We have discussed employment issues involving people with I/DD in numerous blog posts and in legislative testimony since 2014 when the administration of then Governor Deval Patrick began closing sheltered workshops for persons with I/DD throughout the state.

The sheltered workshops were settings in which DDS clients did small assembly jobs and other piecework activities provided by area businesses. The participants usually received a nominal wage.

Many family members and guardians strongly supported the workshops; but the Patrick and then Baker administrations held to an ideology that the workshops “segregated” the participants from non-disabled workers, and that the participants would all be better off in mainstream, “integrated” job settings.

Here are some of our findings from our involvement with these issues over the past five years:

  • Starting in 2013, the Patrick administration worked closely with corporate DDS providers to close the sheltered workshops over the objections of the families of many of the participants. In doing so, the providers falsely claimed that the workshops did not allow for “community inclusion.” The providers also falsely claimed that the federal government was forcing all sheltered workshops to close in the state.
  • As of 2018, it was clear that the promise of the replacement of sheltered workshops in Massachusetts with mainstream integrated employment was not being realized. An unknown number of former sheltered workshop participants were being left without work of any kind in their DDS-funded day programs.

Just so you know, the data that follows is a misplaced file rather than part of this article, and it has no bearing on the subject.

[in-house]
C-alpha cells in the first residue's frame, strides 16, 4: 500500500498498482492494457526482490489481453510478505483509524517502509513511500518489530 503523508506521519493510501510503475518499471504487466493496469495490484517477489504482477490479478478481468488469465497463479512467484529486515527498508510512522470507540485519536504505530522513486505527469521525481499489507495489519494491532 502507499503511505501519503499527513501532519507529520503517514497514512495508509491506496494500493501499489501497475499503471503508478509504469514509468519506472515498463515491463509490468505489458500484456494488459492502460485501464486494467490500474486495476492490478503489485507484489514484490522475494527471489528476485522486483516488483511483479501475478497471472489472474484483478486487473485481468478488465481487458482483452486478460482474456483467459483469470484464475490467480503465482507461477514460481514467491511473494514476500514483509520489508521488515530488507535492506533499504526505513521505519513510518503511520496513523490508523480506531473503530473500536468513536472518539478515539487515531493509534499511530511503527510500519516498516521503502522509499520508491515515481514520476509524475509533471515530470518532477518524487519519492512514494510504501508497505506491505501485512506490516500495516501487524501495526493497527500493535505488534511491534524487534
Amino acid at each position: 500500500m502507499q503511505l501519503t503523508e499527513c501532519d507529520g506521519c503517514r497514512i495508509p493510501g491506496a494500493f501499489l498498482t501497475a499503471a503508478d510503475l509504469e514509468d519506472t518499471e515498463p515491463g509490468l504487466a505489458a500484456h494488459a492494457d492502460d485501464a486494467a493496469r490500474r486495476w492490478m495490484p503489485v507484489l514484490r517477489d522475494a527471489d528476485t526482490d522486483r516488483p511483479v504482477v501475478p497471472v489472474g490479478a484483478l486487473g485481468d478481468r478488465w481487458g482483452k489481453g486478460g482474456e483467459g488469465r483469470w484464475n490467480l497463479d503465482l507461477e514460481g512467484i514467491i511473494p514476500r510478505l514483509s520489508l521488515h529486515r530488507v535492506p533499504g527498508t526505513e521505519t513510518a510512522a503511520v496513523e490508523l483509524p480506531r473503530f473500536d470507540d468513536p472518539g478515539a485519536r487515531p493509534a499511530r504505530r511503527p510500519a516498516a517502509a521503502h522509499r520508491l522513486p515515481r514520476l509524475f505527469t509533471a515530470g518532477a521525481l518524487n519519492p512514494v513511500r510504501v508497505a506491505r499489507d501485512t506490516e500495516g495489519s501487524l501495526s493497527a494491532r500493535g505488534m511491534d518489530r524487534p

• The position of Senator Elizabeth Warren and many others against the payment of subminimum wages to people with I/DD has made it even harder for those persons to find the kind of work they had previously enjoyed doing.

Patty Garrity is the sister of one of those former workshop participants who has been left without work opportunities. Her brother Mark is not able to work in a competitive, mainstream setting.

Garrity said she plans to testify at the October 22 Subcommittee hearing. “I want to explain that there are individuals like my brother Mark and his peers who are not minimum wage candidates,” she wrote in an email.  “There is still a huge void in Mark’s day and it is not going well…..going on 4 years now that I have been waiting for them to improve upon this and it is not happening.  Mark is happy to be with his peers, but all he is doing is shredding paper and he is bored.”

We hope the Subcommittee will pay close attention to the experience of Mark Garrity and others who have been left behind in the wake of the sheltered workshop closures.

Moreover we hope the Subcommittee does or will recognize that, as with so many other issues involving persons with I/DD, one size doesn’t fit all when it comes to employment.

There are many people for whom the mainstream, competitive workforce is not suitable. Their choices and the choices of their families and guardians should be respected.